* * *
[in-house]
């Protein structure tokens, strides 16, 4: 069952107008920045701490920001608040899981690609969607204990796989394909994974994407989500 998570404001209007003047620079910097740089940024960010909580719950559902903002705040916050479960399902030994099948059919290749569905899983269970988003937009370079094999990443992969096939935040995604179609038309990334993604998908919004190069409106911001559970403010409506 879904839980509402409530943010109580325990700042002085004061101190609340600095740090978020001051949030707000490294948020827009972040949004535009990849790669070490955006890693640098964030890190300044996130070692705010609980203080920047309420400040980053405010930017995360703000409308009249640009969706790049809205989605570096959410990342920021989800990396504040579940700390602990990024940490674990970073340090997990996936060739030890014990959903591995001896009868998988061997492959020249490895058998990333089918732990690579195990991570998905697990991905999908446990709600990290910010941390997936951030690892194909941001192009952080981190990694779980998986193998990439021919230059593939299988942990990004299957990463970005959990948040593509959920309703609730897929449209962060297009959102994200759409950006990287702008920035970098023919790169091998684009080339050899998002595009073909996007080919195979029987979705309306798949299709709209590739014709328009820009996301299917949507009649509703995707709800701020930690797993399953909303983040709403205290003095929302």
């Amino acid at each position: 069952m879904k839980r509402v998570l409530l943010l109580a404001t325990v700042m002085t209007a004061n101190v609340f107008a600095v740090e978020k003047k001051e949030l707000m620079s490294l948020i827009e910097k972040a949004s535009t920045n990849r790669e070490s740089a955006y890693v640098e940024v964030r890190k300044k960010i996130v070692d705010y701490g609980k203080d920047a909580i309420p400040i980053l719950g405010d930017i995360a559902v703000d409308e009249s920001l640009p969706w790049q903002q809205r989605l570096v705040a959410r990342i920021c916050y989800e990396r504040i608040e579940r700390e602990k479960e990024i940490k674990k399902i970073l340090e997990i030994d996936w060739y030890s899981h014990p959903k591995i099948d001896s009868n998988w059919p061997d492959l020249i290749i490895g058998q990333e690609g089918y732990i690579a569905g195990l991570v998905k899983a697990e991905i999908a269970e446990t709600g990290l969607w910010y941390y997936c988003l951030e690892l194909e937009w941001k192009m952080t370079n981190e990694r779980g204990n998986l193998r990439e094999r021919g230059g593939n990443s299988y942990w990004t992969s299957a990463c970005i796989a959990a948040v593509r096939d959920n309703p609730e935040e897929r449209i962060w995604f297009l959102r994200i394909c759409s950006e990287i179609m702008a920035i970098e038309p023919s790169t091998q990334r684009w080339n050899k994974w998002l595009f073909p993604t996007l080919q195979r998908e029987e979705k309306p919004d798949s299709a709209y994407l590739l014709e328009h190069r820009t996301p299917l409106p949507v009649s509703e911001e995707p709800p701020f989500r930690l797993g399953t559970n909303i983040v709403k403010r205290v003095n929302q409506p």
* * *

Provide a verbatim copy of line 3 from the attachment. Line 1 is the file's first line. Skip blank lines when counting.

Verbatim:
């Amino acid at each position: 069952m879904k839980r509402v998570l409530l943010l109580a404001t325990v700042m002085t209007a004061n101190v609340f107008a600095v740090e978020k003047k001051e949030l707000m620079s490294l948020i827009e910097k972040a949004s535009t920045n990849r790669e070490s740089a955006y890693v640098e940024v964030r890190k300044k960010i996130v070692d705010y701490g609980k203080d920047a909580i309420p400040i980053l719950g405010d930017i995360a559902v703000d409308e009249s920001l640009p969706w790049q903002q809205r989605l570096v705040a959410r990342i920021c916050y989800e990396r504040i608040e579940r700390e602990k479960e990024i940490k674990k399902i970073l340090e997990i030994d996936w060739y030890s899981h014990p959903k591995i099948d001896s009868n998988w059919p061997d492959l020249i290749i490895g058998q990333e690609g089918y732990i690579a569905g195990l991570v998905k899983a697990e991905i999908a269970e446990t709600g990290l969607w910010y941390y997936c988003l951030e690892l194909e937009w941001k192009m952080t370079n981190e990694r779980g204990n998986l193998r990439e094999r021919g230059g593939n990443s299988y942990w990004t992969s299957a990463c970005i796989a959990a948040v593509r096939d959920n309703p609730e935040e897929r449209i962060w995604f297009l959102r994200i394909c759409s950006e990287i179609m702008a920035i970098e038309p023919s790169t091998q990334r684009w080339n050899k994974w998002l595009f073909p993604t996007l080919q195979r998908e029987e979705k309306p919004d798949s299709a709209y994407l590739l014709e328009h190069r820009t996301p299917l409106p949507v009649s509703e911001e995707p709800p701020f989500r930690l797993g399953t559970n909303i983040v709403k403010r205290v003095n929302q409506p």